In short, yes. All of our bed linen can be tumble dried but we recommend a low temperature. Most textiles will shrink a little in the washing/drying process, and hot temperatures will increase the shrinkage. Don’t overfill the dryer, friction inside the machine is what will wear your sheets and shorten their life. We also advise you not toadd towels to the dryer with your bed linen (or anything else!) as, because of their textured surface, they will cause more friction and wearing to your sheets. Line drying is always best if you can; a line full of fresh laundry blowing in the breeze is a wonderful thing. Sit and watch it with a cup of coffee for a moment if it’s sunny.
Dryer balls are little laundry superheroes. Made from plastic, rubber or felted wool, they can be used in place of laundry sheets or softeners to soften fabrics and reduce static cling.Thrown in the dryer with the wet laundry, they also stop fabrics from clumping together in the machine and help speed up drying time.With no chemicals and no single-use plastics, their reusability makes them an economical choice and a popular option for those of us seeking sustainable and environmentally friendly laundry solutions.Top tip: if you don’t want to splash out on dryer balls, but have some tennis balls knocking around, these will work in the same way.
How do you keep laundry smelling fresh for longer?
Heat is a lasting scent's nemesis. The Wilton London Laundry range uses essential oils to create its sweet fragrance, but, if these are heated to a certain temperature and reach their 'flashpoint', they will evaporate. Sam from Wilton’s top tip for making your washing smell heavenly for longer would be to dry your laundry gently and not in a dryer, then fold and store it somewhere cool like your wardrobe.
We all have an ironing basket that is never ending. In the bottom of that basket are things that you forgot you even had. Molly is on a mission to do her ironing as it appears, right to the bottom of the pile. She swears it makes her day better, seeing the empty basket and knowing that everything is put away.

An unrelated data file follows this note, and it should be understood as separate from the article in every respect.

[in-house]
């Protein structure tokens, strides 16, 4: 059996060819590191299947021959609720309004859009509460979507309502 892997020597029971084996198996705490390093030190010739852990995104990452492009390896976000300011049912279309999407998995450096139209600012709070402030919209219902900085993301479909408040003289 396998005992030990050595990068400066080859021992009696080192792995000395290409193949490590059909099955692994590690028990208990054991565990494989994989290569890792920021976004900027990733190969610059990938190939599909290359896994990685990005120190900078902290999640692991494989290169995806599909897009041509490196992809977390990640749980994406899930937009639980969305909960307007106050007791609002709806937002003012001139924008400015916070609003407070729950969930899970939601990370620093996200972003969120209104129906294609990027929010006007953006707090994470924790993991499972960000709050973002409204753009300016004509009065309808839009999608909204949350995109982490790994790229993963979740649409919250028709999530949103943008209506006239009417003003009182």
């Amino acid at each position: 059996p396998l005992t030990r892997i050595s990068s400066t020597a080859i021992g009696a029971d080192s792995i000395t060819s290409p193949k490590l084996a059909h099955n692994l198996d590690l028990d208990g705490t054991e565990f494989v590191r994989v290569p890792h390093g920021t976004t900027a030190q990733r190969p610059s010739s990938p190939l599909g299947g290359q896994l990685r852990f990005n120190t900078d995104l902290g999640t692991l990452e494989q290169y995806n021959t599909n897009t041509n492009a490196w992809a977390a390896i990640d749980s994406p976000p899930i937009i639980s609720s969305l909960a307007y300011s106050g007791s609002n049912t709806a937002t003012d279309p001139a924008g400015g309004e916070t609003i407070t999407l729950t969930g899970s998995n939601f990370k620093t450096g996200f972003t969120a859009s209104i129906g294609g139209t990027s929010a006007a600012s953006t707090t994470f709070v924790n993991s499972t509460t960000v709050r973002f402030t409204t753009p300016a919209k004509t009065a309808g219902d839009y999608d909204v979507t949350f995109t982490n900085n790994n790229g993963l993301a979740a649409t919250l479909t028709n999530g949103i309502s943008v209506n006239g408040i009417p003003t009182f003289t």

Store your bed linen inside a pillowcase, pop it away neatly folded and it's all ready for the bed. Podcasts are great for ironing; plug yourself into a good conversation, get the iron out and you will learn something and be entertained at the same time.
Or if you really do not relish spending the evening ironing, why not keep it to a minimum and switch your bed linen to 100% linen and embrace the wrinkles?
What is ironing water and do we need it? Ironing water is another product that we can spend our pennies on, but is there any real benefit? Does it make ironing easier? Perhaps it protects your iron from limescale? Or some say it makes ironing more enjoyable… We’re not sure about these claims, but it does however make your laundry smell nice and that’s good enough for us.
Here is a recipe for some homemade ironing water that you can tailor just for you.
- Clean empty spray bottle
- 1 pint distilled water (don’t use tap water as the minerals can leave a chalky residue on your ironing)
- ¼ cup vodka
- 10 or so drops of your favourite essential oil (some favourites are vanilla, lavender, citrus or rosemary, or a combination of your choice)
Add everything to the bottle and shake it up. Use liberally. This can also be used to freshen up musty clothing or curtains, or on your pillow before you go to sleep.
For tips on folding laundry, you need to check out the Queen of Space-Saving, Marie Kondo. One easy technique she teaches is incorporating a fold with a roll, but the best bit is the way she stores clothes. Rather than laying each item flat in a drawer, she places them sitting up, which takes up less room and you can see everything in one go by looking down into the drawer. Genius!
Your bed linen may be crisp, your pillows plumped to perfection, but if your mattress is smelling stale, you can kiss those sweet dreams goodbye. The number one rule is to flip your mattress regularly so that you're not always snoozing on the same area. Also, leaving it in the garden on a sunny day is a great way to kill bacteria and dry out any mustiness.
However, you'll need to go the extra mile if you want to get the best from your mattress. Our favourite trick is spraying the fabric with a mix of equal parts water and vinegar and 10 drops of tee-tree essential oil, then letting it dry in a room with a breeze. Although, dusting your mattress with bicarbonate of soda, leaving it to soak in for a few hours and then vacuuming it, also works a treat.